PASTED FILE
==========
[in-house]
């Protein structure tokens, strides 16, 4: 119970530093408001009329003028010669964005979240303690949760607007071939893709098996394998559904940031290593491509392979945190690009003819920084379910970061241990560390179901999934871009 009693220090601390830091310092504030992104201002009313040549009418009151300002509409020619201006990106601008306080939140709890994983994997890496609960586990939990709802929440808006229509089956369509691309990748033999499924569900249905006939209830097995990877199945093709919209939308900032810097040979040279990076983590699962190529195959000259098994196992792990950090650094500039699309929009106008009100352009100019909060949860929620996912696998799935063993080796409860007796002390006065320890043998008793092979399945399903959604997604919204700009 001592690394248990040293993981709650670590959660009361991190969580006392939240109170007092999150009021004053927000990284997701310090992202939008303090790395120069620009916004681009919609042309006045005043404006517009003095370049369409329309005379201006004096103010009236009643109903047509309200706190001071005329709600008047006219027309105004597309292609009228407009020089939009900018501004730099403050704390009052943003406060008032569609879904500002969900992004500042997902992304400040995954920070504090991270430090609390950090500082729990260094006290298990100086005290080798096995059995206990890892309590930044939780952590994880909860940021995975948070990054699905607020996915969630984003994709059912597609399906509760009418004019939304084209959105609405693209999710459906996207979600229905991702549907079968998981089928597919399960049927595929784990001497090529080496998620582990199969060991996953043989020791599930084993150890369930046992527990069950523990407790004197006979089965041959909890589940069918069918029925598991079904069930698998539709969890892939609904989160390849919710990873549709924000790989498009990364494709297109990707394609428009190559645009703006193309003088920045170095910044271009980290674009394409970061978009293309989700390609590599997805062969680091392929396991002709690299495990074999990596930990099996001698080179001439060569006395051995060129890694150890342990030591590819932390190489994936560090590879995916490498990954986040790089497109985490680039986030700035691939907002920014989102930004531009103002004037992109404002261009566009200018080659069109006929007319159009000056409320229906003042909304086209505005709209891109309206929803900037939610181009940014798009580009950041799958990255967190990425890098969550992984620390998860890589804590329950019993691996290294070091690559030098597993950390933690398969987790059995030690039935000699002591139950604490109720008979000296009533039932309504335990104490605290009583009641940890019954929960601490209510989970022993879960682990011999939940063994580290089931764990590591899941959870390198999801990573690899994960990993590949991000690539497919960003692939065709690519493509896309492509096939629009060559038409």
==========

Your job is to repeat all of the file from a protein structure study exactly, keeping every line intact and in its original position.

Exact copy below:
[in-house]
């Protein structure tokens, strides 16, 4: 119970530093408001009329003028010669964005979240303690949760607007071939893709098996394998559904940031290593491509392979945190690009003819920084379910970061241990560390179901999934871009 009693220090601390830091310092504030992104201002009313040549009418009151300002509409020619201006990106601008306080939140709890994983994997890496609960586990939990709802929440808006229509089956369509691309990748033999499924569900249905006939209830097995990877199945093709919209939308900032810097040979040279990076983590699962190529195959000259098994196992792990950090650094500039699309929009106008009100352009100019909060949860929620996912696998799935063993080796409860007796002390006065320890043998008793092979399945399903959604997604919204700009 001592690394248990040293993981709650670590959660009361991190969580006392939240109170007092999150009021004053927000990284997701310090992202939008303090790395120069620009916004681009919609042309006045005043404006517009003095370049369409329309005379201006004096103010009236009643109903047509309200706190001071005329709600008047006219027309105004597309292609009228407009020089939009900018501004730099403050704390009052943003406060008032569609879904500002969900992004500042997902992304400040995954920070504090991270430090609390950090500082729990260094006290298990100086005290080798096995059995206990890892309590930044939780952590994880909860940021995975948070990054699905607020996915969630984003994709059912597609399906509760009418004019939304084209959105609405693209999710459906996207979600229905991702549907079968998981089928597919399960049927595929784990001497090529080496998620582990199969060991996953043989020791599930084993150890369930046992527990069950523990407790004197006979089965041959909890589940069918069918029925598991079904069930698998539709969890892939609904989160390849919710990873549709924000790989498009990364494709297109990707394609428009190559645009703006193309003088920045170095910044271009980290674009394409970061978009293309989700390609590599997805062969680091392929396991002709690299495990074999990596930990099996001698080179001439060569006395051995060129890694150890342990030591590819932390190489994936560090590879995916490498990954986040790089497109985490680039986030700035691939907002920014989102930004531009103002004037992109404002261009566009200018080659069109006929007319159009000056409320229906003042909304086209505005709209891109309206929803900037939610181009940014798009580009950041799958990255967190990425890098969550992984620390998860890589804590329950019993691996290294070091690559030098597993950390933690398969987790059995030690039935000699002591139950604490109720008979000296009533039932309504335990104490605290009583009641940890019954929960601490209510989970022993879960682990011999939940063994580290089931764990590591899941959870390198999801990573690899994960990993590949991000690539497919960003692939065709690519493509896309492509096939629009060559038409």